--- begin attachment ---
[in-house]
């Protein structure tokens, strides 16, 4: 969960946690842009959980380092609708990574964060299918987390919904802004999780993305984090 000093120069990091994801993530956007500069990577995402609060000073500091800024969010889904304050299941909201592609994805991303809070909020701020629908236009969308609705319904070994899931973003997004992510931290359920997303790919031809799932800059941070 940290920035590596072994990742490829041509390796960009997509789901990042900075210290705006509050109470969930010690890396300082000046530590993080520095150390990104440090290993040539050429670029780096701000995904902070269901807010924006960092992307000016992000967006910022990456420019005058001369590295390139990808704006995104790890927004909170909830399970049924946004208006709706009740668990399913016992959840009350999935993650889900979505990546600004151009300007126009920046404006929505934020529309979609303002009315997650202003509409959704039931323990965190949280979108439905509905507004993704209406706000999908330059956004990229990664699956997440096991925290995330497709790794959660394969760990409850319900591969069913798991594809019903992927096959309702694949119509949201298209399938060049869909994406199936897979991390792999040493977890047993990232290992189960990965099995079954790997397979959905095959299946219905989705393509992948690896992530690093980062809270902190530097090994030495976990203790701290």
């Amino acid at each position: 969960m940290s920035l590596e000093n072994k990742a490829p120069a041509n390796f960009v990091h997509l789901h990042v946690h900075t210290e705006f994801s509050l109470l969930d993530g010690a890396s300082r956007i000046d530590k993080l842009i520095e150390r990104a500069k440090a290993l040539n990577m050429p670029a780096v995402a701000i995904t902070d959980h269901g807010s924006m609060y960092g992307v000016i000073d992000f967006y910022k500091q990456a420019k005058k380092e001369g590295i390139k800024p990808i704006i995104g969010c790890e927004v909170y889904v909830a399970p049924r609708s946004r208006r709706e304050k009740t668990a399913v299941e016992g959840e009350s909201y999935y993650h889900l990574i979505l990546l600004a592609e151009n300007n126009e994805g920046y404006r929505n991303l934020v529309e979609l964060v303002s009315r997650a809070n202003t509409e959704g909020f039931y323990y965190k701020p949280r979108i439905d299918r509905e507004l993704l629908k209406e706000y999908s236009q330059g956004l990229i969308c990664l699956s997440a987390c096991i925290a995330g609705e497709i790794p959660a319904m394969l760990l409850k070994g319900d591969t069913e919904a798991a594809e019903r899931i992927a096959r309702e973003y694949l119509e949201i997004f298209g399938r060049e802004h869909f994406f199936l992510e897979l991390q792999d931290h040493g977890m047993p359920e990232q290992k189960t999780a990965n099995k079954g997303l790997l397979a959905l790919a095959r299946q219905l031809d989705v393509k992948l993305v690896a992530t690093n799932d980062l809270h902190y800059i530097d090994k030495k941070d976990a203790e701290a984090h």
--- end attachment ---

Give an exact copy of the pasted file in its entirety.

[in-house]
């Protein structure tokens, strides 16, 4: 969960946690842009959980380092609708990574964060299918987390919904802004999780993305984090 000093120069990091994801993530956007500069990577995402609060000073500091800024969010889904304050299941909201592609994805991303809070909020701020629908236009969308609705319904070994899931973003997004992510931290359920997303790919031809799932800059941070 940290920035590596072994990742490829041509390796960009997509789901990042900075210290705006509050109470969930010690890396300082000046530590993080520095150390990104440090290993040539050429670029780096701000995904902070269901807010924006960092992307000016992000967006910022990456420019005058001369590295390139990808704006995104790890927004909170909830399970049924946004208006709706009740668990399913016992959840009350999935993650889900979505990546600004151009300007126009920046404006929505934020529309979609303002009315997650202003509409959704039931323990965190949280979108439905509905507004993704209406706000999908330059956004990229990664699956997440096991925290995330497709790794959660394969760990409850319900591969069913798991594809019903992927096959309702694949119509949201298209399938060049869909994406199936897979991390792999040493977890047993990232290992189960990965099995079954790997397979959905095959299946219905989705393509992948690896992530690093980062809270902190530097090994030495976990203790701290």
């Amino acid at each position: 969960m940290s920035l590596e000093n072994k990742a490829p120069a041509n390796f960009v990091h997509l789901h990042v946690h900075t210290e705006f994801s509050l109470l969930d993530g010690a890396s300082r956007i000046d530590k993080l842009i520095e150390r990104a500069k440090a290993l040539n990577m050429p670029a780096v995402a701000i995904t902070d959980h269901g807010s924006m609060y960092g992307v000016i000073d992000f967006y910022k500091q990456a420019k005058k380092e001369g590295i390139k800024p990808i704006i995104g969010c790890e927004v909170y889904v909830a399970p049924r609708s946004r208006r709706e304050k009740t668990a399913v299941e016992g959840e009350s909201y999935y993650h889900l990574i979505l990546l600004a592609e151009n300007n126009e994805g920046y404006r929505n991303l934020v529309e979609l964060v303002s009315r997650a809070n202003t509409e959704g909020f039931y323990y965190k701020p949280r979108i439905d299918r509905e507004l993704l629908k209406e706000y999908s236009q330059g956004l990229i969308c990664l699956s997440a987390c096991i925290a995330g609705e497709i790794p959660a319904m394969l760990l409850k070994g319900d591969t069913e919904a798991a594809e019903r899931i992927a096959r309702e973003y694949l119509e949201i997004f298209g399938r060049e802004h869909f994406f199936l992510e897979l991390q792999d931290h040493g977890m047993p359920e990232q290992k189960t999780a990965n099995k079954g997303l790997l397979a959905l790919a095959r299946q219905l031809d989705v393509k992948l993305v690896a992530t690093n799932d980062l809270h902190y800059i530097d090994k030495k941070d976990a203790e701290a984090h």